The U.S. Supreme Court OKs graphic cigarette warning labels; report shows health risks of popular “cinnamon challenge”; and after recent case in China, H7N9 virus is now responsible for 22 deaths. These stories and more top public health news on Tuesday, April 23, 2013.

Wall Street JournalSupreme Court lets FDA move forward with graphic cigarette warnings and other tobacco regulations
In a victory for the nation’s health, the U.S. Supreme Court today let stand an appellate court ruling that upheld most provisions of the landmark 2009 law granting the Food and Drug Administration authority over tobacco products, including the requirement for large, graphic cigarette warning labels. The Supreme Court declined to hear the tobacco industry’s appeal of a March 2012 ruling by the U.S. Court of Appeals for the Sixth Circuit. This decision allows the FDA to move forward with developing new graphic cigarette warnings that comply with both the 2009 law and recent court rulings. The FDA should quickly do so. While the Sixth Circuit upheld the law’s requirement for graphic warnings, a separate ruling by the U.S. Court of Appeals for the D.C. Circuit blocked the specific warnings the FDA proposed. The 2009 law requires graphic warnings that cover the top half of the front and back of cigarette packs and 20 percent of cigarette ads. The Sixth Circuit ruling found that the required warnings “are reasonably related to the government’s interest in preventing consumer deception and are therefore constitutional.” The warnings “do not impose any restriction on Plaintiff’s dissemination of speech, nor do they touch on Plaintiffs’ core speech. Instead, the labels serve as disclaimers to the public regarding the incontestable health consequences of using tobacco.”

Chicago TributeReport in Pediatrics lays out “cinnamon challenge” health risks
The cough-inducing effects of taking the “cinnamon challenge,” in which thrill-seekers try to swallow a spoonful of cinnamon without water in less than a minute, can be seen all over the Internet. Some health experts have voiced concerns over the dare taken on mostly by teenagers, but the lead researcher in a new report to be published online Monday says it may lead to inflamed and scarred tissue common in lung diseases like pulmonary fibrosis and emphysema. The report, whose results will also be published in an article in the May edition of the Pediatrics health journal, was based on testing with rats. Dr. Steven Lipshultz, the lead researcher, said the rats were made to breathe in cinnamon powder one time, then were followed as they aged. “(The) cinnamon would coat the airways and the lungs (of the animals) and it would lead to inflammation,” Lipshultz said. “It wouldn’t stop there. The inflammation led to scarring in the lungs, something called pulmonary fibrosis.” The lung disease, which causes shortness of breath and chronic coughing, can lead to hypoxia and, eventually, heart failure.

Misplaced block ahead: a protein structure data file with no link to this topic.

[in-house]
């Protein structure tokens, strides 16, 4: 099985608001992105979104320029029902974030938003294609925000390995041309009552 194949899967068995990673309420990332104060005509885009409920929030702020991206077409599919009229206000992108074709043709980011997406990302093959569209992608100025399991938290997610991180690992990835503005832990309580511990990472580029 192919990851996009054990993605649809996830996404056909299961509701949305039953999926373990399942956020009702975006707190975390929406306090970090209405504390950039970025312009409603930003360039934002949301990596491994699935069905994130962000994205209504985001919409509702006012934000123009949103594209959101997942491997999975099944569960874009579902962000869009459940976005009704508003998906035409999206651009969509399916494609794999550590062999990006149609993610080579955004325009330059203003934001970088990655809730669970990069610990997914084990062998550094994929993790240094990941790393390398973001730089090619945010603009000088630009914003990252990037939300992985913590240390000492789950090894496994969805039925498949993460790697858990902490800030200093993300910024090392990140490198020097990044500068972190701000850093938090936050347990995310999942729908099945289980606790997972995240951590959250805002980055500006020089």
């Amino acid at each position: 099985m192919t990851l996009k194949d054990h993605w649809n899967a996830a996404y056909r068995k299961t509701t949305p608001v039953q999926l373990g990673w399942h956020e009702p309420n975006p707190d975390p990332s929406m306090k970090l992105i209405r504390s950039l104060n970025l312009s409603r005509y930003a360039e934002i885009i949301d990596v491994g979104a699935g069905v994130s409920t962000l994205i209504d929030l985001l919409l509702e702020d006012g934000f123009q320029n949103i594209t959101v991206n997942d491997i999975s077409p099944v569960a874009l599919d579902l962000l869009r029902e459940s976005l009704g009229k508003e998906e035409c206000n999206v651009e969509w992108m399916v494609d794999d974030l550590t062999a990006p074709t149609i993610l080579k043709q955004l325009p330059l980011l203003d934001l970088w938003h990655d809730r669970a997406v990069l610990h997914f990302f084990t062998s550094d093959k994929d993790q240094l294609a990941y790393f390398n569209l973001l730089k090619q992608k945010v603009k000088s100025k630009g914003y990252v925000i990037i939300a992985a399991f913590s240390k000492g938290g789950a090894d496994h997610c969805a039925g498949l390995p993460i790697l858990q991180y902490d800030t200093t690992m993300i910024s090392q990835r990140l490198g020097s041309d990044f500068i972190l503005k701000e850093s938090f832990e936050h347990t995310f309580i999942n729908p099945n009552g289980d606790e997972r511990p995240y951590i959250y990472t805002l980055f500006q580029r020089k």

ReutersChina bird flu death toll rises to 22
An elderly man in eastern China died of bird flu on Tuesday, bringing the death toll from a strain that recently emerged in humans to 22, a provincial health agency reported. The 86-year-old man died after having been diagnosed with the H7N9 virus on April 17, the Zhejiang Health Bureau said on its website. Two others in Zhejiang have been diagnosed with the disease, including an 84-year-old man and a 62-year-old man, both of Hangzhou who fell ill on April 15, the health bureau said. In neighboring Anhui province, another case was diagnosed on Tuesday, a 91-year-old man, the state-run Xinhua news agency said. The man became sick on April 14, Xinhua said. So far 109 people have contracted the disease since the first deaths were reported in China last month. Authorities say many of those who became sick worked with poultry.

Science RecorderPoll: Forty percent of parents give young kids medicines they shouldn’t
Are you giving your kids medicines that shouldn’t be used? It turns out that a lot of parents are. According to the latest University of Michigan C.S. Mott Children’s Hospital National Poll on Children’s Health, more than 40 percents of parents give young kids (under the age of four) medicine that they shouldn’t. These parents reported administering cough medicine or various multi-symptom cough and cold medicines to their children. The poll also revealed that 25 percent of these parents reported giving their children decongestants. According to a news release from the University of Michigan Health System, kids can get five to 10 colds annually, so it makes sense that many parents try over-the-counter cough and cold medicine to mitigate their children’s symptoms.